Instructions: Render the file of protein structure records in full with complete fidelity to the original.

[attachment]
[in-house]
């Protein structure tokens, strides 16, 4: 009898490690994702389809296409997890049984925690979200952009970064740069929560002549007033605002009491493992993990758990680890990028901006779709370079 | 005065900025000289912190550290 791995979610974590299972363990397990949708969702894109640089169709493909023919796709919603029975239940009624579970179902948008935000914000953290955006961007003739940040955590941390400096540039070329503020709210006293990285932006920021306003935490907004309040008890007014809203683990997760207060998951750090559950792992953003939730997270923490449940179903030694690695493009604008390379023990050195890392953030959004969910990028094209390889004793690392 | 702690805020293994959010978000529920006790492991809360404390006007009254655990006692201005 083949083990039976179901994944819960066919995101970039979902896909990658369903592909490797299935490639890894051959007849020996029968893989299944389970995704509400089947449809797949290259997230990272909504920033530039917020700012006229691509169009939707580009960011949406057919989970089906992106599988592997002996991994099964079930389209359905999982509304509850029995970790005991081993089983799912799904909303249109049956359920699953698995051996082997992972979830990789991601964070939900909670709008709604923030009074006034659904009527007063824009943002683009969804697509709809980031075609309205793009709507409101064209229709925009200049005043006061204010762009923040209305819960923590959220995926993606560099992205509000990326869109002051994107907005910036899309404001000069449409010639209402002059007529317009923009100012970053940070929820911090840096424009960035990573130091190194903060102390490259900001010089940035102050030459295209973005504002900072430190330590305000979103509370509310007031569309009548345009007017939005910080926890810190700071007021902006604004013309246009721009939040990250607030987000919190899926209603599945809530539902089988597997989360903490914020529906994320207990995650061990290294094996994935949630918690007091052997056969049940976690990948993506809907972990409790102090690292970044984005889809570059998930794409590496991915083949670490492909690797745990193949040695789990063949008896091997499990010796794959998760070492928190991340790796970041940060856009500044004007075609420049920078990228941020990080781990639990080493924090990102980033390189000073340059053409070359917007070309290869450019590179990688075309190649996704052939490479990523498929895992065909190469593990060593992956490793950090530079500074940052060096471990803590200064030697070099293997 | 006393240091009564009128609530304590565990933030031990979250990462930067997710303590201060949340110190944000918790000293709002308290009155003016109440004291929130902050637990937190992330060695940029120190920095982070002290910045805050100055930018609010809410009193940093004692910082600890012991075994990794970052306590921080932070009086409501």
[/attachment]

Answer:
[in-house]
């Protein structure tokens, strides 16, 4: 009898490690994702389809296409997890049984925690979200952009970064740069929560002549007033605002009491493992993990758990680890990028901006779709370079 | 005065900025000289912190550290 791995979610974590299972363990397990949708969702894109640089169709493909023919796709919603029975239940009624579970179902948008935000914000953290955006961007003739940040955590941390400096540039070329503020709210006293990285932006920021306003935490907004309040008890007014809203683990997760207060998951750090559950792992953003939730997270923490449940179903030694690695493009604008390379023990050195890392953030959004969910990028094209390889004793690392 | 702690805020293994959010978000529920006790492991809360404390006007009254655990006692201005 083949083990039976179901994944819960066919995101970039979902896909990658369903592909490797299935490639890894051959007849020996029968893989299944389970995704509400089947449809797949290259997230990272909504920033530039917020700012006229691509169009939707580009960011949406057919989970089906992106599988592997002996991994099964079930389209359905999982509304509850029995970790005991081993089983799912799904909303249109049956359920699953698995051996082997992972979830990789991601964070939900909670709008709604923030009074006034659904009527007063824009943002683009969804697509709809980031075609309205793009709507409101064209229709925009200049005043006061204010762009923040209305819960923590959220995926993606560099992205509000990326869109002051994107907005910036899309404001000069449409010639209402002059007529317009923009100012970053940070929820911090840096424009960035990573130091190194903060102390490259900001010089940035102050030459295209973005504002900072430190330590305000979103509370509310007031569309009548345009007017939005910080926890810190700071007021902006604004013309246009721009939040990250607030987000919190899926209603599945809530539902089988597997989360903490914020529906994320207990995650061990290294094996994935949630918690007091052997056969049940976690990948993506809907972990409790102090690292970044984005889809570059998930794409590496991915083949670490492909690797745990193949040695789990063949008896091997499990010796794959998760070492928190991340790796970041940060856009500044004007075609420049920078990228941020990080781990639990080493924090990102980033390189000073340059053409070359917007070309290869450019590179990688075309190649996704052939490479990523498929895992065909190469593990060593992956490793950090530079500074940052060096471990803590200064030697070099293997 | 006393240091009564009128609530304590565990933030031990979250990462930067997710303590201060949340110190944000918790000293709002308290009155003016109440004291929130902050637990937190992330060695940029120190920095982070002290910045805050100055930018609010809410009193940093004692910082600890012991075994990794970052306590921080932070009086409501």